A head boy's stirring speech about racism in New Zealand has won him first place in the national final of the 2016 Race Unity Speech Awards in Auckland.
The awards were initiated by the Baha'i community in 2001, following the death of race relations activist Hedi Moani.
In his speech on Saturday, Te Ariki Te Puni of Palmerston North Boys High School challenged New Zealanders to reflect on the true meaning of the country's national anthem and urged people to stand in solidarity against racism rather than be bystanders.
Te Ariki was one of 150 students, in regional heats around the country, who spoke on the subject of racism in New Zealand and the need for people to stand together in race unity.
"What kind of country are we? What do we stand for?" he asked.
"We proudly stand hand on heart and recite the words.... 'God of Nations at thy feet, in the bonds of love we meet...'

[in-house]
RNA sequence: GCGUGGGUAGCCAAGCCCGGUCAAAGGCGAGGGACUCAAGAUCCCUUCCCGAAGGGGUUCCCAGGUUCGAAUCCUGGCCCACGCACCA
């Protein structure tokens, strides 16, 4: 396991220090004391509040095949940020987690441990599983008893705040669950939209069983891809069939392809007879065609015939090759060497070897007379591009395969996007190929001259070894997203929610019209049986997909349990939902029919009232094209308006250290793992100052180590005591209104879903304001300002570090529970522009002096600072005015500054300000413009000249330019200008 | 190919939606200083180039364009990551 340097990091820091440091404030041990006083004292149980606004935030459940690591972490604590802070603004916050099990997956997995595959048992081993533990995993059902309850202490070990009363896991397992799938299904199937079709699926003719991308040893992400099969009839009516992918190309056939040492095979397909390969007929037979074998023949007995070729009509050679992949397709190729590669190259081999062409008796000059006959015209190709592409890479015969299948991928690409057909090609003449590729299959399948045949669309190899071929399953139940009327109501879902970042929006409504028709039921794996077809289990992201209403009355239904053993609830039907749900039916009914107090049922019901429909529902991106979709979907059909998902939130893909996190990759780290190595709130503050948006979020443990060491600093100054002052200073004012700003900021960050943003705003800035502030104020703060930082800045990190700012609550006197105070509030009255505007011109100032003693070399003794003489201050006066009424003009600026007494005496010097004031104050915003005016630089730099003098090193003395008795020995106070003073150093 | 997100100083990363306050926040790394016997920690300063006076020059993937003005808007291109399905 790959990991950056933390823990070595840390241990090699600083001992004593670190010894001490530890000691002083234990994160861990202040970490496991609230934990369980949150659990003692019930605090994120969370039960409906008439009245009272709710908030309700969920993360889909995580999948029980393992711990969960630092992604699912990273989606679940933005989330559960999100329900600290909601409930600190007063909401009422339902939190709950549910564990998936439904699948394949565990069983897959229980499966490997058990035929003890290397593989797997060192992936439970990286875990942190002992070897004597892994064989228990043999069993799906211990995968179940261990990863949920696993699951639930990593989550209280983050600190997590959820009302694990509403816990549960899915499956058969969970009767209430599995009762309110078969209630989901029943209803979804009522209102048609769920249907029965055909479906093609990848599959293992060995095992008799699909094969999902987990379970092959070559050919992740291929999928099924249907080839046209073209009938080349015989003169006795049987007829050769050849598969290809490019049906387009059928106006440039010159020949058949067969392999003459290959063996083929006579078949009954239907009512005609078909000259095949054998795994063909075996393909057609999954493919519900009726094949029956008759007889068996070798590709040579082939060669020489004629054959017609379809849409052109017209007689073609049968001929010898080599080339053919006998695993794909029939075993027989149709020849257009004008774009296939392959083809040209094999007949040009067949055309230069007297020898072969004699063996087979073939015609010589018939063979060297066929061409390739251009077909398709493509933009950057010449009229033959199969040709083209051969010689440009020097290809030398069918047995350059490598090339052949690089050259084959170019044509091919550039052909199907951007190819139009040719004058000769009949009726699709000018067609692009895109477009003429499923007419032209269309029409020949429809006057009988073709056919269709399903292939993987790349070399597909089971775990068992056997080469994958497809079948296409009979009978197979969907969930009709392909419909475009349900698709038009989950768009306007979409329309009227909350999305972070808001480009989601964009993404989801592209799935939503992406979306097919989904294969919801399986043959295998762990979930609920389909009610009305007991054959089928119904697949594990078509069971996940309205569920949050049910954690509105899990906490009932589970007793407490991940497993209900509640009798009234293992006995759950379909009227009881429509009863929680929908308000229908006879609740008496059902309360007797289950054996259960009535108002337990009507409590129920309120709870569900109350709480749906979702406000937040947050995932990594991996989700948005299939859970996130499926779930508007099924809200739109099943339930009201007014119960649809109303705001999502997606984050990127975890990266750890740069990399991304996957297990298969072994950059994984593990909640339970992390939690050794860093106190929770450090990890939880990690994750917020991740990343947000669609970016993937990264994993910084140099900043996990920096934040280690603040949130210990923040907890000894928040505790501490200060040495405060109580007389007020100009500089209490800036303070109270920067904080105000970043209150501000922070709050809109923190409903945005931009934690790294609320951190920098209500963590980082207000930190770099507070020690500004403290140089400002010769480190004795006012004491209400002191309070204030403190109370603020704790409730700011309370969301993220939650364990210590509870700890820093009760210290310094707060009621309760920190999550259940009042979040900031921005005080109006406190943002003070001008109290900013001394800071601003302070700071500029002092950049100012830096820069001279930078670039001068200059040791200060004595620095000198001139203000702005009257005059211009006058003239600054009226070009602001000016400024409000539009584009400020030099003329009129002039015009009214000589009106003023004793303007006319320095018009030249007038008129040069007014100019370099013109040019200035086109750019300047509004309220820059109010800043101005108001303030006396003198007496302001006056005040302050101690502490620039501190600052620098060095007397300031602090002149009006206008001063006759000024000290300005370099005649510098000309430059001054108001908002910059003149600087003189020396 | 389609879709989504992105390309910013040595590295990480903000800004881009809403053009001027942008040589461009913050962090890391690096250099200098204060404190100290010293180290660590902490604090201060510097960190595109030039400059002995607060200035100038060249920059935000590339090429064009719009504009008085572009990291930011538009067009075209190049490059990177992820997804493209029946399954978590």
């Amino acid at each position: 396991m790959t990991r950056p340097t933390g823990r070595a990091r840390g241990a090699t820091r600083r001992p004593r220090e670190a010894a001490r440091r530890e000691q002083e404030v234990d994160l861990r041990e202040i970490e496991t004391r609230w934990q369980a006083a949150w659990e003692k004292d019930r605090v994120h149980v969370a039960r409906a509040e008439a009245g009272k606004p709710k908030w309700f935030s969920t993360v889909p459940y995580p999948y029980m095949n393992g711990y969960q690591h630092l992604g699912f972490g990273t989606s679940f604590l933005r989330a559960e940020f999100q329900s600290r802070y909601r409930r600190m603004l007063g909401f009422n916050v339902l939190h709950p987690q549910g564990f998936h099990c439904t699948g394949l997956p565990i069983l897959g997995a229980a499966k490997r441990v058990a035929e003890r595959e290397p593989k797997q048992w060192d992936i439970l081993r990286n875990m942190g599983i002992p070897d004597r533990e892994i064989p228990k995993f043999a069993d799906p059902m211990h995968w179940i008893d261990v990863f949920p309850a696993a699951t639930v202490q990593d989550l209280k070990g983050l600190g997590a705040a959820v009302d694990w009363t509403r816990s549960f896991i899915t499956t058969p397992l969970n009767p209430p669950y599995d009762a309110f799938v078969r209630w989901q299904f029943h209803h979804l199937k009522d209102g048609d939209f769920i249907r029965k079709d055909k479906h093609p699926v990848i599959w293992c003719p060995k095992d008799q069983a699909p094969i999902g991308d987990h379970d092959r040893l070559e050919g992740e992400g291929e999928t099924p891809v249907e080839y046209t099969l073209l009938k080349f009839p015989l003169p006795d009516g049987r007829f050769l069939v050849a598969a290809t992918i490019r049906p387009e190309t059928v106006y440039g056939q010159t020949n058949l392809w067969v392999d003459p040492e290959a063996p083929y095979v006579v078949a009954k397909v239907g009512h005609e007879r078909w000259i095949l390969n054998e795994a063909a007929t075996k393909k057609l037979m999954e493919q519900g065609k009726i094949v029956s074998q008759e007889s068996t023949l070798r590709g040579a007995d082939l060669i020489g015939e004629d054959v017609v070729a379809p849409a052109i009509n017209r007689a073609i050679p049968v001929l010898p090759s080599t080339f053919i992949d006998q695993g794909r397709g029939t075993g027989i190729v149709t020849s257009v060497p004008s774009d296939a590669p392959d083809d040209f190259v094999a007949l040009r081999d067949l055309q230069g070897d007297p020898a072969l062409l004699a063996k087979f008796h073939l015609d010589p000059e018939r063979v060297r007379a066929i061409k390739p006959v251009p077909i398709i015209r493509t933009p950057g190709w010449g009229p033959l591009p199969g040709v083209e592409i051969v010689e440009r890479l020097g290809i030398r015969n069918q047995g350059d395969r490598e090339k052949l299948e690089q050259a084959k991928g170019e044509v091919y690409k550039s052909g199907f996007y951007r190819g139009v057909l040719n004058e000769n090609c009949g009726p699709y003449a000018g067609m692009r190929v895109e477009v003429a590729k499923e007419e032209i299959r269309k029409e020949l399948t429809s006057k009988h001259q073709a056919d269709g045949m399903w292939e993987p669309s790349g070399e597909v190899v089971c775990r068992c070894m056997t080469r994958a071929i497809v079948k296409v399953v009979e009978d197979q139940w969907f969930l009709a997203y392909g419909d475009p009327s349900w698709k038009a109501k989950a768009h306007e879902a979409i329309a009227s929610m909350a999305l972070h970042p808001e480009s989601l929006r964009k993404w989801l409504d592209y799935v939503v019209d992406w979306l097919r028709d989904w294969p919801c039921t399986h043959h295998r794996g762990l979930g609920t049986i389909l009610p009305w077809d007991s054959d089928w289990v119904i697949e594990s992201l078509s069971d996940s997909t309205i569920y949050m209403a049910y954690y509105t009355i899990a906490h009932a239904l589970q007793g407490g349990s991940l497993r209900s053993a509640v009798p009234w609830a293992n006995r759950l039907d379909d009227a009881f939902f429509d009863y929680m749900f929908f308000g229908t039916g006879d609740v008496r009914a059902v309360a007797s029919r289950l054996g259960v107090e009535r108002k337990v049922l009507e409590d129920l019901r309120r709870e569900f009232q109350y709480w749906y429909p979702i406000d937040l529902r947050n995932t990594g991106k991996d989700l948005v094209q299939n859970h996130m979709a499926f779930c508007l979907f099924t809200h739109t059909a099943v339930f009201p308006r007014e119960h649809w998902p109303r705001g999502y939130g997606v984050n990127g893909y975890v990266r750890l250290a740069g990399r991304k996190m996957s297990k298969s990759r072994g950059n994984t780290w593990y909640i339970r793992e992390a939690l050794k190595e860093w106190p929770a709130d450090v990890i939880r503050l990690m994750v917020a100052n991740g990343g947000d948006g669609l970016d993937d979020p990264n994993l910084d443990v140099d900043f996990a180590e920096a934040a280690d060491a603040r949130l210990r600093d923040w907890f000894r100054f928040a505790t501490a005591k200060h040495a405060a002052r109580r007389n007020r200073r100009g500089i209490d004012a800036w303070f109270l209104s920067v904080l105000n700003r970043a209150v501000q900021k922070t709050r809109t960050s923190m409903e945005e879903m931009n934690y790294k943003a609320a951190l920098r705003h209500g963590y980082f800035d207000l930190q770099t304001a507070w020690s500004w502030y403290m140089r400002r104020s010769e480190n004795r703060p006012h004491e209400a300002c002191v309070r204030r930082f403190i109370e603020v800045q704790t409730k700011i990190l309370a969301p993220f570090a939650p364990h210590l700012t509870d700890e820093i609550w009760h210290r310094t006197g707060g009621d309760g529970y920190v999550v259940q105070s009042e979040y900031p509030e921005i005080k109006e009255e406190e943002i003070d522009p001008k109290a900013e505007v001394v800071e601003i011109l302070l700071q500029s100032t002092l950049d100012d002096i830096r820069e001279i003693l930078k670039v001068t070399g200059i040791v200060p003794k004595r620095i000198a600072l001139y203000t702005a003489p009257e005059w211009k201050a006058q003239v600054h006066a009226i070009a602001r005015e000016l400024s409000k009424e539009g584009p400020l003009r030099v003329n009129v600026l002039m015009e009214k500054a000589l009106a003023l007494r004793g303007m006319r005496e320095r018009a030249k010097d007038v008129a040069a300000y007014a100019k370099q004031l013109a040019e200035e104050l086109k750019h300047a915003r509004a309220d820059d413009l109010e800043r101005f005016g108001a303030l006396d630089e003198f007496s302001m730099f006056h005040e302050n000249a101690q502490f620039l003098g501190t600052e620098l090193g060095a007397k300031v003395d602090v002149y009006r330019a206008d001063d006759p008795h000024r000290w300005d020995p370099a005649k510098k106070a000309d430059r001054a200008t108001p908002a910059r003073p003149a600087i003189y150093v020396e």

"Yet, only last year, a professional Fijian rugby player left the field in tears after being racially taunted and verbally abused by a NZ spectator."
Te Ariki challenged people to "stand up for racial unity and build a country of rich diversity" rather than "sit by silently and watch it dissipate."
Following his speech, nine students from Palmerston North Boys High shook the hall with a haka.
Te Ariki's win earned him $1000, as well as $1000 for his school.
The runner-up, Polaiu'amea Kirifi, of Francis Douglas Memorial College in New Plymouth, won $750 as well as the same amount for his school.
Several of the finalists spoke about their own experiences of racism in New Zealand.
Immediately before the national final, an all-day conference was attended by the finalists and semifinalists, their supporters, and other interested youth and adults.
It included presentations on the kaupapa of race unity, artistic workshops and practical discussions of how young people could transform race relations in New Zealand.